- Planning performance agreements are voluntary agreements. Applicants do not have to use planning performance agreements and planning authorities do not have to agree to use them.
A PPA is considered to be a memorandum of understanding and is not a binding legal contract.
- A local planning authority will normally only agree to a planning performance agreement if the application is likely to be granted in principle.
- A planning performance agreement needs to be agreed prior to the submission of a planning application. Agreements can be used through the application process and also at the post-application stage.
- The main parties to a planning performance agreement are the applicant and planning authority or local council. Other parties may be invited to join it however, such as statutory consultees.
Once agreed all parties to the agreement need to sign it.
- Parties agreeing to a performance agreement are generally expected to adhere to the Planning Performance Agreement Charter.
- There is no single model form for what a planning performance agreement should include.
The Local Government Association suggests there are three broad types of agreement: Type 1 (simple PPA), Type 2 (medium PPA) and Type 3 (comprehensive PPA).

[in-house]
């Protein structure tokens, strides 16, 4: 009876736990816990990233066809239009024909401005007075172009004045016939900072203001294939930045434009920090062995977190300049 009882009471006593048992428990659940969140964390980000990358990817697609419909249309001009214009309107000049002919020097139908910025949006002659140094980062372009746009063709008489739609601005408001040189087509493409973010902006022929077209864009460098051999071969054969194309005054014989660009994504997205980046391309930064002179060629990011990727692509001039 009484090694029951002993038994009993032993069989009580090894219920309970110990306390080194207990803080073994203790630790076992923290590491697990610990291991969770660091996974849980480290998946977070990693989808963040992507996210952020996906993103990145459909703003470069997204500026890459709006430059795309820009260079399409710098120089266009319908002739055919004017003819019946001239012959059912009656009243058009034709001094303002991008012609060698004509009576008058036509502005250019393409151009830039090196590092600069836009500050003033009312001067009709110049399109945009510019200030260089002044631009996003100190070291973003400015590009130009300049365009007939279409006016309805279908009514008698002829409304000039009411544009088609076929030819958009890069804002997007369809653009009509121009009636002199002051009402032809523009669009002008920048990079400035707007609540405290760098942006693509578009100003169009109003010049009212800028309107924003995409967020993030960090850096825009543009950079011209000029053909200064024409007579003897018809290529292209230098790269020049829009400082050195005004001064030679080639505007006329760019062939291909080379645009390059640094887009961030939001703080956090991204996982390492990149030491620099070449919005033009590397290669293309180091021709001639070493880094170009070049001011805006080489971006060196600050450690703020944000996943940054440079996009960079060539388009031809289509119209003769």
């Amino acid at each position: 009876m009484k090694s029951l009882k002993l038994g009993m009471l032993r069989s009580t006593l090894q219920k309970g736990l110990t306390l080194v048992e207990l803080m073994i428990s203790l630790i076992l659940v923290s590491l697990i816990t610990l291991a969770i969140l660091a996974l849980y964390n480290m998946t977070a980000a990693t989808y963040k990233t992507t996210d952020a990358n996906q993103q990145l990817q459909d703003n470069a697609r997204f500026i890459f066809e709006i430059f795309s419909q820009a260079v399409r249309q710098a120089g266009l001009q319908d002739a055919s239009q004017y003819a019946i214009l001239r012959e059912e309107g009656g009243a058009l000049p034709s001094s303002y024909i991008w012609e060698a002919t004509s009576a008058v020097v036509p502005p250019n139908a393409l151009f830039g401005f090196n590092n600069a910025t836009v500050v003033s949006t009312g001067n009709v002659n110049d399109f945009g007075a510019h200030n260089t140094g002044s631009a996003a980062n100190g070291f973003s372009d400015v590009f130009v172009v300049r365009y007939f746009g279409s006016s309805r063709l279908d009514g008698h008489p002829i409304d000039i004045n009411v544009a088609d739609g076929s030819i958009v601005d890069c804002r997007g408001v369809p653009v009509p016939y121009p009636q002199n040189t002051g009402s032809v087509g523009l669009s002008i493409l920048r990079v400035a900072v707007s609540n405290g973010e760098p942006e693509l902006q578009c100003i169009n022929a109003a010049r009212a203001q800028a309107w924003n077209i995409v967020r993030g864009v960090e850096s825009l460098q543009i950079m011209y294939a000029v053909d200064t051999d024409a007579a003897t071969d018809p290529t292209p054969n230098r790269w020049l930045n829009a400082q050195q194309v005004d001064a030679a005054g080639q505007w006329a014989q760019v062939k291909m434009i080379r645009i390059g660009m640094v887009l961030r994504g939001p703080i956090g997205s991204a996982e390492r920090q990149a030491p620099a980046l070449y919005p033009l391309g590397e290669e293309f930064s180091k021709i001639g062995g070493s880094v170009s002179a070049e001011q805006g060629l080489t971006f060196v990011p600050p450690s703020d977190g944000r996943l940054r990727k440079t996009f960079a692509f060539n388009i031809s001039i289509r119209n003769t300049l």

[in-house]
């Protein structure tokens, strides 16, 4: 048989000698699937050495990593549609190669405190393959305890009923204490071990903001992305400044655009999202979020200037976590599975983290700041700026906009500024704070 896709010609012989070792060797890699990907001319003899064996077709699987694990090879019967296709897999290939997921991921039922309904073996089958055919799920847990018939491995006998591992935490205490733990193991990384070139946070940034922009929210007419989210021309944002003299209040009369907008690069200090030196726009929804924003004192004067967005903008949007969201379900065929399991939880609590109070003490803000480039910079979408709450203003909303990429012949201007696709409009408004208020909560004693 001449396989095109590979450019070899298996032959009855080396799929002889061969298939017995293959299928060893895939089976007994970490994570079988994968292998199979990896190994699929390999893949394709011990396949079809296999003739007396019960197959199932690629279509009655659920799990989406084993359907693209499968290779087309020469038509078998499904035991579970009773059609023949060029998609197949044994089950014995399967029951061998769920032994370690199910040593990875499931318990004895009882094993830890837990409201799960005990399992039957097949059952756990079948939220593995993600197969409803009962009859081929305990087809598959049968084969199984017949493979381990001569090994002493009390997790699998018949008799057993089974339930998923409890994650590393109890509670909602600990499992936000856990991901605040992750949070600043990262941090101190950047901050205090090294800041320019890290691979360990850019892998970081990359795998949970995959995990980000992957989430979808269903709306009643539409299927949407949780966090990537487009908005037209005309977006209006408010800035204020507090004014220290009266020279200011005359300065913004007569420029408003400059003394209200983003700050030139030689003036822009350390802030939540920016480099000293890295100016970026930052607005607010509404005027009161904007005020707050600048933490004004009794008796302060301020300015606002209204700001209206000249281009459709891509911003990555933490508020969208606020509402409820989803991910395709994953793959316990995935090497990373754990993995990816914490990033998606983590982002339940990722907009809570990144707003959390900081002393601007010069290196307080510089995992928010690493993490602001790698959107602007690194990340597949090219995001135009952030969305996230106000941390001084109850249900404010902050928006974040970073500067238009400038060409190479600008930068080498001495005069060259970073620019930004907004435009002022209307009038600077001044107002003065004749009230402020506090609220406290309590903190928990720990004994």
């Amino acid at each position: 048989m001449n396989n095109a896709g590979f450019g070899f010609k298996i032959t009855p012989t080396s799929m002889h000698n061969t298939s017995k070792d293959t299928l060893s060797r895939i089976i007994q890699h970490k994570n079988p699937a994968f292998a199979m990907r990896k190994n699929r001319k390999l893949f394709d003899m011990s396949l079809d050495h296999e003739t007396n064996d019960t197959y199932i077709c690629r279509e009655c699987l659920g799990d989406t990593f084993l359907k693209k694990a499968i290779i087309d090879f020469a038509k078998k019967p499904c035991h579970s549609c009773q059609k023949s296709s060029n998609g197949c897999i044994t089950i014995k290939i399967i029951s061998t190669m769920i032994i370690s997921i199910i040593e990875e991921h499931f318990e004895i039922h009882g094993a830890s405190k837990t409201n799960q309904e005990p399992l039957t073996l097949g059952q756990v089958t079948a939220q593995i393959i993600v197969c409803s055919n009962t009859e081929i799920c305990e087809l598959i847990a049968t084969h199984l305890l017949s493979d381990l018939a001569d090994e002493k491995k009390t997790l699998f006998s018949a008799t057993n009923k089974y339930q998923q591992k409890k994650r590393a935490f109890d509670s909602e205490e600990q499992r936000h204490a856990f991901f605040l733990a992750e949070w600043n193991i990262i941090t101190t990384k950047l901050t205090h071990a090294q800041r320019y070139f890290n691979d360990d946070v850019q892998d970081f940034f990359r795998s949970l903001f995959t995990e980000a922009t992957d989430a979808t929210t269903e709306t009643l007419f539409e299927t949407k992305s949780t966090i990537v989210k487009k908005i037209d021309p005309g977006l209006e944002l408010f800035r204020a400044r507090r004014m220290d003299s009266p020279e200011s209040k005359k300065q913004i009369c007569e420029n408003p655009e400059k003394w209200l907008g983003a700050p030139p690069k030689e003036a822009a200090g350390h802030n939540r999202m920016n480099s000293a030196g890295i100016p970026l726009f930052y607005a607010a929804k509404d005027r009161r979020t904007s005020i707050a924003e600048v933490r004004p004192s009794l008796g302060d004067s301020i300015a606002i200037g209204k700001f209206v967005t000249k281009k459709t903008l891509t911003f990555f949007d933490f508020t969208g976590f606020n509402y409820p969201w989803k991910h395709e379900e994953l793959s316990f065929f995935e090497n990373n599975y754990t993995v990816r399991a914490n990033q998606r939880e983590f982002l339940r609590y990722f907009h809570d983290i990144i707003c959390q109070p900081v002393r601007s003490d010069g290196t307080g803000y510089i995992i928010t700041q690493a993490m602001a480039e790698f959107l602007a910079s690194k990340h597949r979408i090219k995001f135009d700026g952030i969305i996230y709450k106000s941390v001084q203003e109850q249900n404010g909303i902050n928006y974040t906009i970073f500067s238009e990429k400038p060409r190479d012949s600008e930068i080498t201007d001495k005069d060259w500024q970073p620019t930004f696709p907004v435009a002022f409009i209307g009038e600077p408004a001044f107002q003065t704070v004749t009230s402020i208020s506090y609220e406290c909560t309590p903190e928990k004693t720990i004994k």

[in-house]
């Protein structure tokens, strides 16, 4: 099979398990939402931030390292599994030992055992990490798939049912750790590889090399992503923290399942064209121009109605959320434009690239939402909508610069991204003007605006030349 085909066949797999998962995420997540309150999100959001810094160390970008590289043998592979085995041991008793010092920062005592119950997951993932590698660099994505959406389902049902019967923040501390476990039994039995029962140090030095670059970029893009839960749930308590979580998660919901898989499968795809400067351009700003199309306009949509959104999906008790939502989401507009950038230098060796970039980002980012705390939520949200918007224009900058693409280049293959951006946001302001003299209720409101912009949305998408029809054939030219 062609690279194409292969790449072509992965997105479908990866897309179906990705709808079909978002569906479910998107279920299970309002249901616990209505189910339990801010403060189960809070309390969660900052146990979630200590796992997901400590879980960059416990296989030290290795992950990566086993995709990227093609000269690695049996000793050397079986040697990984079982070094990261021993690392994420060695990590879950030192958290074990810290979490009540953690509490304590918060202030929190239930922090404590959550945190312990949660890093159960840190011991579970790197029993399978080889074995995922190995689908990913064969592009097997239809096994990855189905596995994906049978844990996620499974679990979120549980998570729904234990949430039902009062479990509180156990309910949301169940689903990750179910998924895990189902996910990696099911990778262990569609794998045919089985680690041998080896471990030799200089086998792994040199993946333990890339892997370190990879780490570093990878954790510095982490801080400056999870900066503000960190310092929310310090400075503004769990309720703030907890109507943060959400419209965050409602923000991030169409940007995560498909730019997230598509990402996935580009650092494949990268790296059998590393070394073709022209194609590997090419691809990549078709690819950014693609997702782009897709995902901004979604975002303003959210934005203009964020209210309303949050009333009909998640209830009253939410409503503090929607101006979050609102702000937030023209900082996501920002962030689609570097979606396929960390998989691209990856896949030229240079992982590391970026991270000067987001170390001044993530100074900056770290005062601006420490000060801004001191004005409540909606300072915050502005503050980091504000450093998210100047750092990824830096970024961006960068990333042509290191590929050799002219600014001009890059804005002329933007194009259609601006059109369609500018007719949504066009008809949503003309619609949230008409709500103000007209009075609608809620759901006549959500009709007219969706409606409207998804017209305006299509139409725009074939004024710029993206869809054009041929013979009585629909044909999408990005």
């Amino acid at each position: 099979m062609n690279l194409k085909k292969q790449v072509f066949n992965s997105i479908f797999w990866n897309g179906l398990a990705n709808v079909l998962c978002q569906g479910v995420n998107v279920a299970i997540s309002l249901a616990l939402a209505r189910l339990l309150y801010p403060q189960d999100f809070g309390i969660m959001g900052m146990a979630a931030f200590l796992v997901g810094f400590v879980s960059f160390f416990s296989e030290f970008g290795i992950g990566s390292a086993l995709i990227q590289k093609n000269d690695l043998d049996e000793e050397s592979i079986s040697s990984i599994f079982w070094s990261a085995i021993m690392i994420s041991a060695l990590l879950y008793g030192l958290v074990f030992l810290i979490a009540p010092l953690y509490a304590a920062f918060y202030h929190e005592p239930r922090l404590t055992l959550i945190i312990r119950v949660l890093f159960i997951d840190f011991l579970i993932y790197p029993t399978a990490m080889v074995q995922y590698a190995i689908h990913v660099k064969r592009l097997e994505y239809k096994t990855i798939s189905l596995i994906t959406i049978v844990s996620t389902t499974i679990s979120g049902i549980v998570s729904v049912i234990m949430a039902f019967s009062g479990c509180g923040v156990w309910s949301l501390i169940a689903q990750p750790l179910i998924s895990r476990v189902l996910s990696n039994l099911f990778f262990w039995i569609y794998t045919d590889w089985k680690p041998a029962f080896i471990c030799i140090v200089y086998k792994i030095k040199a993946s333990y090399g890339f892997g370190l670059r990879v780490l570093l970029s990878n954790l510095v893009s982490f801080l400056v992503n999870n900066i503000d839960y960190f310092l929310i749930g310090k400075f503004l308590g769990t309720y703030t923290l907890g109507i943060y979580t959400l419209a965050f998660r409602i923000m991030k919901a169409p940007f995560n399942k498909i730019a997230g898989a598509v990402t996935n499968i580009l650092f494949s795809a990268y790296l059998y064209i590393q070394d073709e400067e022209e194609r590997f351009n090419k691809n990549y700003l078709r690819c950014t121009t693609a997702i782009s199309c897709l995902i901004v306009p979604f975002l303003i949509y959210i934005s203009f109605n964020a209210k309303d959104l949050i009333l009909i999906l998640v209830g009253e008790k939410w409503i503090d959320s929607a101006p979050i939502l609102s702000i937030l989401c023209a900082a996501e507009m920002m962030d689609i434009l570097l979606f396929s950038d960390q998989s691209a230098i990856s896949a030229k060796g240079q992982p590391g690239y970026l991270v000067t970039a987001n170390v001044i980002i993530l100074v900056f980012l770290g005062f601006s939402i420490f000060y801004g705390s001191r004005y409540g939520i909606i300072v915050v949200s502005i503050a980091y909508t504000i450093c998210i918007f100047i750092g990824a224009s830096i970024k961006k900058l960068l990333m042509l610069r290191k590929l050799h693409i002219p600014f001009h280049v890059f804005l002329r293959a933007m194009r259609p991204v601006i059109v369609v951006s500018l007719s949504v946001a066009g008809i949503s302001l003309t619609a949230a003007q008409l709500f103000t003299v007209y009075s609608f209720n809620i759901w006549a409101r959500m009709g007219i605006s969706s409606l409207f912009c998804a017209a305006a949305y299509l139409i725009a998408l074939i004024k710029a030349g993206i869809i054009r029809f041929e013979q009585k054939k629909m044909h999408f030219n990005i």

At the very least an agreement should comprise a timetable for the application.
Planning performance agreements can also cover matters beyond the actual application process to include any section 106 agreement and related non-planning consents.
Key issues to consider when discussing a planning performance agreement include the development vision, development objectives, parties to be involved, resources required, costs involved, a timescale and key or milestone dates.
- Once in place an application governed by a planning performance agreement proceeds in the normal way. For example, statutory consultees will be consulted (and may be a party to the agreement) and a programme of community engagement and consultation can be incorporated.